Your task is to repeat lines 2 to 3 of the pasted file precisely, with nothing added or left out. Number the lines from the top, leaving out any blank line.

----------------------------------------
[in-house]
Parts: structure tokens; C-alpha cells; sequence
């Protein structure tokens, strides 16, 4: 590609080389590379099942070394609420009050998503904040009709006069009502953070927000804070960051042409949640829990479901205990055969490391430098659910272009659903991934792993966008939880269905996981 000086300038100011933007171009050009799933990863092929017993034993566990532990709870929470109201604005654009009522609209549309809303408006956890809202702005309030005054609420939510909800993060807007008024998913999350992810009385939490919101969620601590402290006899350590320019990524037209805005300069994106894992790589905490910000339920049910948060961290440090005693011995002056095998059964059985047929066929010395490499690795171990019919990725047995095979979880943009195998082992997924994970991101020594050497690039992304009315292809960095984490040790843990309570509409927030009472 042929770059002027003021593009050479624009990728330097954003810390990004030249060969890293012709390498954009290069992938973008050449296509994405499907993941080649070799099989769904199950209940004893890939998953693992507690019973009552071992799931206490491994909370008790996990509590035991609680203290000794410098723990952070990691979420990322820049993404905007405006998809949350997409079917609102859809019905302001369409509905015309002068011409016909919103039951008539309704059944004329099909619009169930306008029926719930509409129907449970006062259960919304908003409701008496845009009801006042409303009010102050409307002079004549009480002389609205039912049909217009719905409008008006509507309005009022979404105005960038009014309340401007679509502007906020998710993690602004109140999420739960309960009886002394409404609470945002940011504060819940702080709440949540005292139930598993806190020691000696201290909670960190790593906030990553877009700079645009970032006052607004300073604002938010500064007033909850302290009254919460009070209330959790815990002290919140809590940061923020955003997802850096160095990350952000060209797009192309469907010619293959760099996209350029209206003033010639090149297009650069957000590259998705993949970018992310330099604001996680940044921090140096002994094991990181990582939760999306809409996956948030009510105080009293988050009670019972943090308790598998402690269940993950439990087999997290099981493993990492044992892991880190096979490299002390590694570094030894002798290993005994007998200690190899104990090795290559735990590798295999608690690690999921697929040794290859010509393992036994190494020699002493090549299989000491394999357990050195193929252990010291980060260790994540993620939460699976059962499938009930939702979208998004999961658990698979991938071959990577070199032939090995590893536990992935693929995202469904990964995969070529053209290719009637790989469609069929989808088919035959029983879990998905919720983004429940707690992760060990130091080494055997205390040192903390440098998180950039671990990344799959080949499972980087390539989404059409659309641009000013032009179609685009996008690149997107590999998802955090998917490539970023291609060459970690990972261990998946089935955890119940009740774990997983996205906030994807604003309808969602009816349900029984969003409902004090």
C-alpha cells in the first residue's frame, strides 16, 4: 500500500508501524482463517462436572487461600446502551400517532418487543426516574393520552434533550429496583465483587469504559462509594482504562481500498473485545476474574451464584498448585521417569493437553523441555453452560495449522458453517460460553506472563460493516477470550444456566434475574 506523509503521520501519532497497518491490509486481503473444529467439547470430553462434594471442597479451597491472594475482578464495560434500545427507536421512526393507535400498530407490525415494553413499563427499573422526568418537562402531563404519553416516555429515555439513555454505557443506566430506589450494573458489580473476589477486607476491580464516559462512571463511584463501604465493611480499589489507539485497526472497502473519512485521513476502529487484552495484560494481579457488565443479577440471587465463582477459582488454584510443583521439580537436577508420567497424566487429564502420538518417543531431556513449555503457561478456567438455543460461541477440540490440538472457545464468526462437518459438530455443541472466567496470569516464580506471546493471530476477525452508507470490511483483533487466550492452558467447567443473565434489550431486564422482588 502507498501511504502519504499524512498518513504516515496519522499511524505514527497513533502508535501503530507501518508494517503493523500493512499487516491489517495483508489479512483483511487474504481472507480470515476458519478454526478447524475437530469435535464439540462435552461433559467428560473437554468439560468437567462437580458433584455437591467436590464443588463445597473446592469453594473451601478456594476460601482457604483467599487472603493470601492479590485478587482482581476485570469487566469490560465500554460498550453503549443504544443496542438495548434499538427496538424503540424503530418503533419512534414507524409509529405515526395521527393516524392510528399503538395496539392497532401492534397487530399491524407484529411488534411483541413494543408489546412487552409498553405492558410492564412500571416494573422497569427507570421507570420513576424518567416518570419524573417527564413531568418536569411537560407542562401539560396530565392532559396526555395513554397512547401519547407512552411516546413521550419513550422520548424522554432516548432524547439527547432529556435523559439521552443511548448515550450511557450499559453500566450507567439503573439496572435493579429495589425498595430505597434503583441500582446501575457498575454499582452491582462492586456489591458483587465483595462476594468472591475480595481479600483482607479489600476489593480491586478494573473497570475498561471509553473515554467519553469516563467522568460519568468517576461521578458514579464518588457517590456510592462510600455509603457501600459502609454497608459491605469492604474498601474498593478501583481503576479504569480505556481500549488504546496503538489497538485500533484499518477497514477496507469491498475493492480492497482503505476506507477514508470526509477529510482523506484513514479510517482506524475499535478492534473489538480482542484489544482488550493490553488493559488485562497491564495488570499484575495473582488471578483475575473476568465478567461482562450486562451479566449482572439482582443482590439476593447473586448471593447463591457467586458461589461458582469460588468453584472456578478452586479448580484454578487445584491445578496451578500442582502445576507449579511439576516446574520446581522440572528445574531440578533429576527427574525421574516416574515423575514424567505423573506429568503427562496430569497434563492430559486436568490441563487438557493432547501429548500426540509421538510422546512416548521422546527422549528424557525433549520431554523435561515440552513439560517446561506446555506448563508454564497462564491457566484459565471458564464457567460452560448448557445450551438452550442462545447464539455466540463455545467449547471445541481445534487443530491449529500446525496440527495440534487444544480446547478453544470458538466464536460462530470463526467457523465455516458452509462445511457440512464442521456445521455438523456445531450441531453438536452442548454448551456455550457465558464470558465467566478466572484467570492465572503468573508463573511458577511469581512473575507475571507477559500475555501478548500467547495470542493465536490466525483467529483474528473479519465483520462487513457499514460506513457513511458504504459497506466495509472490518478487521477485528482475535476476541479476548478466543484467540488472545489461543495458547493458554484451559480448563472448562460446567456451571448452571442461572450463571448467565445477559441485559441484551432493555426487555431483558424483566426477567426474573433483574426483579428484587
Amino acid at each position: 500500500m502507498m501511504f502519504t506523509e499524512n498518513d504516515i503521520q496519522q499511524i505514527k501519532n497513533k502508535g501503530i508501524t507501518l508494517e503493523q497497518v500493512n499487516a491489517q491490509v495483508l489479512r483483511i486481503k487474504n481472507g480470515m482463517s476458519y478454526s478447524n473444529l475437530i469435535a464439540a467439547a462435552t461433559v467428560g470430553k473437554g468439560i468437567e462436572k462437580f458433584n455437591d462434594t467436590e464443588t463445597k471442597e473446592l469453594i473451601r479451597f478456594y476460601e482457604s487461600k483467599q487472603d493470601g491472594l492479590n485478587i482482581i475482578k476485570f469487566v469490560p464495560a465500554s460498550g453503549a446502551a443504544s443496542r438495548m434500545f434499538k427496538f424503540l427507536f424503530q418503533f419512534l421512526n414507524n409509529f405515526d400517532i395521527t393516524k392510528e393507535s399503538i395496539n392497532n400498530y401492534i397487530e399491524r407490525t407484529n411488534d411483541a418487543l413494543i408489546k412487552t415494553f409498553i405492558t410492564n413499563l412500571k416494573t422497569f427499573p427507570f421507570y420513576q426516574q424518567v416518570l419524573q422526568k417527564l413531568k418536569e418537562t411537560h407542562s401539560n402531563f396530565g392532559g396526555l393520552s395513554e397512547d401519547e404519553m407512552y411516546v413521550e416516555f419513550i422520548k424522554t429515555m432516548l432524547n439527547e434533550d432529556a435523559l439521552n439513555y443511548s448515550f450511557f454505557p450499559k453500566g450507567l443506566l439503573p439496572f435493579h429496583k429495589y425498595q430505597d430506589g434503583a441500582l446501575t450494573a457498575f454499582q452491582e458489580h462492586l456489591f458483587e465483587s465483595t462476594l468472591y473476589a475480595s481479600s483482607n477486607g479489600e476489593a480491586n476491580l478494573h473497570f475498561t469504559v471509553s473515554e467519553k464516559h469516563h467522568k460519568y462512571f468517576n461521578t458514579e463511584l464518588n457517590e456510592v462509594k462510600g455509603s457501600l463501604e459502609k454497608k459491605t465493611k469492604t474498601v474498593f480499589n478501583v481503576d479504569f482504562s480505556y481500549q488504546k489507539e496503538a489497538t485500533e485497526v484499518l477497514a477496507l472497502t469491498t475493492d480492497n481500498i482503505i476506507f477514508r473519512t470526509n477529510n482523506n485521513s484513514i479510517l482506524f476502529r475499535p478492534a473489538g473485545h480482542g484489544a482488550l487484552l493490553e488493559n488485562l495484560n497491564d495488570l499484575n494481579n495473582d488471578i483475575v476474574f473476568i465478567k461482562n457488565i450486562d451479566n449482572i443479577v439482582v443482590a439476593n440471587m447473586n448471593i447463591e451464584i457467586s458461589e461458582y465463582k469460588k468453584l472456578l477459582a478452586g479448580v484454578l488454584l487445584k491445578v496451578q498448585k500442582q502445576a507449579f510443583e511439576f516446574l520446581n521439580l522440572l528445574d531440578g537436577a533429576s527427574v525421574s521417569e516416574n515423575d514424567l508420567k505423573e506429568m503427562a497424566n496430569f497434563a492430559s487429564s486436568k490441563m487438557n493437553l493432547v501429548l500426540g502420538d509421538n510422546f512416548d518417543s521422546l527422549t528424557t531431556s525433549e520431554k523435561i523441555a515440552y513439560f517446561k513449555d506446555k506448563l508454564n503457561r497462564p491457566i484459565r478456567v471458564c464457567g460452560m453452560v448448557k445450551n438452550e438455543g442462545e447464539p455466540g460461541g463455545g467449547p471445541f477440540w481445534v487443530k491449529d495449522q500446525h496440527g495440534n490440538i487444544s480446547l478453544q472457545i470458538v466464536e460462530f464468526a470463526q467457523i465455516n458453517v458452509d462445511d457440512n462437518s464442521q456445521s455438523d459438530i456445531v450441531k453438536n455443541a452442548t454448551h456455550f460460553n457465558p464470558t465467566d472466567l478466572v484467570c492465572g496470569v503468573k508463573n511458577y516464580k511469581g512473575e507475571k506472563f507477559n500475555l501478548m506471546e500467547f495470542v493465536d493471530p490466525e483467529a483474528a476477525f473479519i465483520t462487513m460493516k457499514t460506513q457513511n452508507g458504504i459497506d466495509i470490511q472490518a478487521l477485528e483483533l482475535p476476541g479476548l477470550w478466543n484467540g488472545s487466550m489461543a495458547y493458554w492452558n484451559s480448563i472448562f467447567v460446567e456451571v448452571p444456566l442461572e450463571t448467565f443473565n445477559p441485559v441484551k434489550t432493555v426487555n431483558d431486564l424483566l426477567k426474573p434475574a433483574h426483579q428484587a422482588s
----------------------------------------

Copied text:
Parts: structure tokens; C-alpha cells; sequence
């Protein structure tokens, strides 16, 4: 590609080389590379099942070394609420009050998503904040009709006069009502953070927000804070960051042409949640829990479901205990055969490391430098659910272009659903991934792993966008939880269905996981 000086300038100011933007171009050009799933990863092929017993034993566990532990709870929470109201604005654009009522609209549309809303408006956890809202702005309030005054609420939510909800993060807007008024998913999350992810009385939490919101969620601590402290006899350590320019990524037209805005300069994106894992790589905490910000339920049910948060961290440090005693011995002056095998059964059985047929066929010395490499690795171990019919990725047995095979979880943009195998082992997924994970991101020594050497690039992304009315292809960095984490040790843990309570509409927030009472 042929770059002027003021593009050479624009990728330097954003810390990004030249060969890293012709390498954009290069992938973008050449296509994405499907993941080649070799099989769904199950209940004893890939998953693992507690019973009552071992799931206490491994909370008790996990509590035991609680203290000794410098723990952070990691979420990322820049993404905007405006998809949350997409079917609102859809019905302001369409509905015309002068011409016909919103039951008539309704059944004329099909619009169930306008029926719930509409129907449970006062259960919304908003409701008496845009009801006042409303009010102050409307002079004549009480002389609205039912049909217009719905409008008006509507309005009022979404105005960038009014309340401007679509502007906020998710993690602004109140999420739960309960009886002394409404609470945002940011504060819940702080709440949540005292139930598993806190020691000696201290909670960190790593906030990553877009700079645009970032006052607004300073604002938010500064007033909850302290009254919460009070209330959790815990002290919140809590940061923020955003997802850096160095990350952000060209797009192309469907010619293959760099996209350029209206003033010639090149297009650069957000590259998705993949970018992310330099604001996680940044921090140096002994094991990181990582939760999306809409996956948030009510105080009293988050009670019972943090308790598998402690269940993950439990087999997290099981493993990492044992892991880190096979490299002390590694570094030894002798290993005994007998200690190899104990090795290559735990590798295999608690690690999921697929040794290859010509393992036994190494020699002493090549299989000491394999357990050195193929252990010291980060260790994540993620939460699976059962499938009930939702979208998004999961658990698979991938071959990577070199032939090995590893536990992935693929995202469904990964995969070529053209290719009637790989469609069929989808088919035959029983879990998905919720983004429940707690992760060990130091080494055997205390040192903390440098998180950039671990990344799959080949499972980087390539989404059409659309641009000013032009179609685009996008690149997107590999998802955090998917490539970023291609060459970690990972261990998946089935955890119940009740774990997983996205906030994807604003309808969602009816349900029984969003409902004090």